Formed in 1982, the Indigenous History Group brings together scholars working independently or for governments, museums, or universities. In the words of one of its founding members, “the primary aim of the group was to act as a clearing-house and avenue of communication for those active in the field of Aboriginal history.”
Its main efforts to meet these goals have been annual business meetings at the CHA, sponsorship of sessions, organization of special events and field trips coordinated with the CHA’s annual meeting, the publication of newsletters and liaison with other groups. The group awards two prizes annually, one for the best book and the other for the best article in the field of Indigenous History. The Indigenous History Group welcomes new members from any disciplinary background. The group is most active on Facebook. Join us here: https://www.facebook.com/groups/1553402478261783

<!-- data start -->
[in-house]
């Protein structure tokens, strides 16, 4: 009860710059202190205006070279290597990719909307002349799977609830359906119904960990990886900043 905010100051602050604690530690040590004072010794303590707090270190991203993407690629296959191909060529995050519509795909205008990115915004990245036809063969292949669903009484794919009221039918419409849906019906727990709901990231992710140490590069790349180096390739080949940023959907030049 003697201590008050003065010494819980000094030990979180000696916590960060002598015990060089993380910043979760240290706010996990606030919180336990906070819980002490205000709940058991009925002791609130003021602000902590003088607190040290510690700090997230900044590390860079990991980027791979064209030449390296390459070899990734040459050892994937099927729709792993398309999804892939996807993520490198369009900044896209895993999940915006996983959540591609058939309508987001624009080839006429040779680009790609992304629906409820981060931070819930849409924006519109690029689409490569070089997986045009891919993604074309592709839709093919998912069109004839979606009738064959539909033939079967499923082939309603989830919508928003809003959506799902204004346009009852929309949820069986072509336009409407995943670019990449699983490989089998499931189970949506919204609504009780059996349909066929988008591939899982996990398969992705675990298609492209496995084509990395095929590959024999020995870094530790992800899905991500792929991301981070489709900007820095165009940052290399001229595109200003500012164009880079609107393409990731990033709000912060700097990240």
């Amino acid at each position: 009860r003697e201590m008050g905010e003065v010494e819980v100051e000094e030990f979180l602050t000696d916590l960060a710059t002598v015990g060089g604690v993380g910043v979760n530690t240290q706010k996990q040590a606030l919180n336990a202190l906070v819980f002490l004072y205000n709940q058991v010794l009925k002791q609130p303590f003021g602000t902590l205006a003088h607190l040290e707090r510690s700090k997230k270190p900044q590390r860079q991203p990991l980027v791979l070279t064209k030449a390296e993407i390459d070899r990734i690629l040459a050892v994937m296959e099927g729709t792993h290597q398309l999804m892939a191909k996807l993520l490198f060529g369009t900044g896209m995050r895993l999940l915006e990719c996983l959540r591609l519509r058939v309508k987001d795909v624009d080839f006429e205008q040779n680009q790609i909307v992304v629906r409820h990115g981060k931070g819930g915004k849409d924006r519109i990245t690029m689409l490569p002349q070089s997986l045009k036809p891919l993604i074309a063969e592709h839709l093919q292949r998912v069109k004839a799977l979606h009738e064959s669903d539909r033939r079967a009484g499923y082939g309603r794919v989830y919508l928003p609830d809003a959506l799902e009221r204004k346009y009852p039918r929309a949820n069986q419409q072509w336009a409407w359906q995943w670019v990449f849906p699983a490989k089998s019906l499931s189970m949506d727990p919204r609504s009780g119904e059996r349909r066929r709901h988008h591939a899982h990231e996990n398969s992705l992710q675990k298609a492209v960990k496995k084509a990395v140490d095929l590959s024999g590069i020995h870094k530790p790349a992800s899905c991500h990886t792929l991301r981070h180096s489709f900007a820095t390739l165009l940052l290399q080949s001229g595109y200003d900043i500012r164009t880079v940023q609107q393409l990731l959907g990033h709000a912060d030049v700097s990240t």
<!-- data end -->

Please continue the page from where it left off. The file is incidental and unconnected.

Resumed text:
In late-October 2020, Thomas Peace met with Marie Battiste, Alan Corbiere, and Sarah Nickel to discuss decolonization and Indigenization in the teaching of North American history. Over the course of an hour, the conversation explored the meaning of decolonization, Indigenizing the academy, Indigenous resurgence in the Indigenizing of history, assessed specific anticolonial strategies for affecting change in the discipline, and provided advice for history teachers and professors about how to change pedagogies and curriculum.
To extend the conversation, we asked the panelists to provide a list of useful resources history teachers and professors can use to learn more about the subjects addressed during the session. Here is their reading list:
Image: Stó:lō Elder and cultural advisor Naxaxalhts'i leads the group on a tour of his traditional territory during the CHA's 2019 annual meeting.